New interpretations


The maps, travel guides, photographs, and religious talismans on display in the Smart Museum represent a fraction of the materials Chicago professor Edmund Buckley gathered during his “academic pilgrimage” to Japan from 1886 to 1892. Buckley used the collection for a series of papers on Japanese art, dance, and religion, as well as his dissertation, which earned him a Chicago PhD in 1895. More than 100 years later, Chicago students in a spring 2007 art-history seminar selected pieces from the collection for display and researched the exhibition notes.

The exhibition contrasts multiple representations of similar subjects. For example, two woodblock prints and a household shrine show Benzaiten, the Shinto goddess of knowledge, art, beauty, and music. Both Benzaiten of Itsukushima Island and the deity in the household shrine have eight arms, which link her to the Indian goddess Sarasvati. In these two works, Benzaiten holds symbolic objects associated with both Buddhist and Shinto religions, which often merged in popular religious practices. Local Japanese culture influenced Benzaiten of Enoshima Island; she has only two arms and wears a modest robe, which reflects the simplicity of Japanese religious symbols. She also sits in a cave that evokes the rocky geography of the island.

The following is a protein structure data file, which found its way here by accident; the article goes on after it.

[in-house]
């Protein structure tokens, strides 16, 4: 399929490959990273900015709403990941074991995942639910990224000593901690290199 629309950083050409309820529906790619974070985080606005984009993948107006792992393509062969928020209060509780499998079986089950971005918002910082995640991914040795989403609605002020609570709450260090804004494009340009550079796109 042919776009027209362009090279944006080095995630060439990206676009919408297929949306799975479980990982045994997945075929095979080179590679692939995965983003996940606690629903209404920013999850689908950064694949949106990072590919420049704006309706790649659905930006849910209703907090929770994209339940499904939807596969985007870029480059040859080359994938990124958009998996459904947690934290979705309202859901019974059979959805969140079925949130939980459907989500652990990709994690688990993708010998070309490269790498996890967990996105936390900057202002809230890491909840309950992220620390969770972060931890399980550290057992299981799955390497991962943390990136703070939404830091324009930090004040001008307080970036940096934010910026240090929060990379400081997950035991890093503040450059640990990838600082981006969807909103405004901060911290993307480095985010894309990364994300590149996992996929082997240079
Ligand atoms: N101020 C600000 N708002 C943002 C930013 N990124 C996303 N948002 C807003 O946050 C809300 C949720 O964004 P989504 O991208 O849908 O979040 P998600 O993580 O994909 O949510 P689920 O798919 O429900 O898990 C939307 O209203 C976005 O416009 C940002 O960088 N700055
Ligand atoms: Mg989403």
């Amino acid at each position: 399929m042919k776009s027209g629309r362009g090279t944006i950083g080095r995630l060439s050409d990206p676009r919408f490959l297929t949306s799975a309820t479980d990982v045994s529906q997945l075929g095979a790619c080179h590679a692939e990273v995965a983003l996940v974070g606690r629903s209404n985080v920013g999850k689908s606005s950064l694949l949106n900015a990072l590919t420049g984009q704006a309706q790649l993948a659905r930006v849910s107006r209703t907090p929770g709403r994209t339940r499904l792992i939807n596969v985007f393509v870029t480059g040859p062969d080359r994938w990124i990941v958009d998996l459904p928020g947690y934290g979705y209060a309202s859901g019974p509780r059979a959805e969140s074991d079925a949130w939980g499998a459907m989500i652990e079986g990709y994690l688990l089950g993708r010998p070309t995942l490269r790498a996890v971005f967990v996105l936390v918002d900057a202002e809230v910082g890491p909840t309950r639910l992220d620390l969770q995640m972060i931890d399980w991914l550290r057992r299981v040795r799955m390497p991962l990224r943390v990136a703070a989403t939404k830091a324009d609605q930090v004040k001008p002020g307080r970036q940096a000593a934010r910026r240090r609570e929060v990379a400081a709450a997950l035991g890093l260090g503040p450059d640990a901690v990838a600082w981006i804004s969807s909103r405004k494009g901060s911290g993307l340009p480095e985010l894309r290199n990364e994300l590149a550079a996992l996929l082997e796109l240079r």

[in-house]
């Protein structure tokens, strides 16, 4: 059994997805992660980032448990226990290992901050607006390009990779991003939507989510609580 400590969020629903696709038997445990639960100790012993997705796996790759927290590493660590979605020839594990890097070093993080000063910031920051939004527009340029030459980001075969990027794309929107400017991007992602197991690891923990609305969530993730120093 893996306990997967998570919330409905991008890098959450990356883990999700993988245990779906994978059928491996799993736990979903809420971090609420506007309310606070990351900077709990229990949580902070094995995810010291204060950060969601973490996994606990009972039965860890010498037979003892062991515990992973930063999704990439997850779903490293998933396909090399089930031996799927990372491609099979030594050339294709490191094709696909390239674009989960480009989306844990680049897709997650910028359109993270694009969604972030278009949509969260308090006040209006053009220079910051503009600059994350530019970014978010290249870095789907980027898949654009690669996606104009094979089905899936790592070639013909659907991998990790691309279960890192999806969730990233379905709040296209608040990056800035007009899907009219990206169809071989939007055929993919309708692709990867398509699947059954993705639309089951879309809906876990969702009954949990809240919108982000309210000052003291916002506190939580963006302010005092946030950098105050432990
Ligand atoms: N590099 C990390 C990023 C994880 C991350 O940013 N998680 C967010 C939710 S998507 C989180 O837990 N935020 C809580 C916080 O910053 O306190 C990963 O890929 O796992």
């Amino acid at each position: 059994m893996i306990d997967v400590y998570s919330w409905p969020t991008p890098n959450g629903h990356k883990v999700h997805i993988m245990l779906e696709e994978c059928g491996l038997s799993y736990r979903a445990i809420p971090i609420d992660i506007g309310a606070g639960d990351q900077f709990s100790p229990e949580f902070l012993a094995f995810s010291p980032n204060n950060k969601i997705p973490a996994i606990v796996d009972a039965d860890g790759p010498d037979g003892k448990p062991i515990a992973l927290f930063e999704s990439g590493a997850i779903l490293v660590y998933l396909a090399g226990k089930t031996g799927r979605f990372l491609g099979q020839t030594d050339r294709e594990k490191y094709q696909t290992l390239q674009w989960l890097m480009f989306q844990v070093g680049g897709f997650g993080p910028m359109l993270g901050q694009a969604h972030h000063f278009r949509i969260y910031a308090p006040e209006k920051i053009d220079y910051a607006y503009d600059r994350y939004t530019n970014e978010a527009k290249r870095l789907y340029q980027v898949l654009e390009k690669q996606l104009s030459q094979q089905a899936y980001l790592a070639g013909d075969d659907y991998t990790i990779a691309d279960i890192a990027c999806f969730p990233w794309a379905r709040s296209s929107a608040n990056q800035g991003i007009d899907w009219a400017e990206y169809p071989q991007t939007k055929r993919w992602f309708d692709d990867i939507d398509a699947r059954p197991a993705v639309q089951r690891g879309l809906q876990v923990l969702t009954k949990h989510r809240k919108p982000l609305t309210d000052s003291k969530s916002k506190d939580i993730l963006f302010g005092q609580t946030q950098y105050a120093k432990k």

The focus of the spring art-history seminar was museum studies, and this topic of inquiry is borne out in the exhibition. One case contains two pieces with labels from an earlier display on campus, probably at the Haskell Oriental Museum, which opened in 1896. A printed wood plaque of a white snake was previously labeled, “Serpent Cult. The serpent is cunning and mischievous.” While old exhibit labels often left interpretation to the viewer, the new note explains that although the white snake is associated with wealth and good luck, some snakes in Japanese folklore are identified with negative “feminine” qualities: envy, jealousy, passion, and deception.

The exhibition closes December 16.

Sarah Yatzeck, AB’01

Photos: Installation views of Objects of Inquiry: The Buckley Collection of Japanese Art.

Photos courtesy the Smart Museum.

November 23, 2007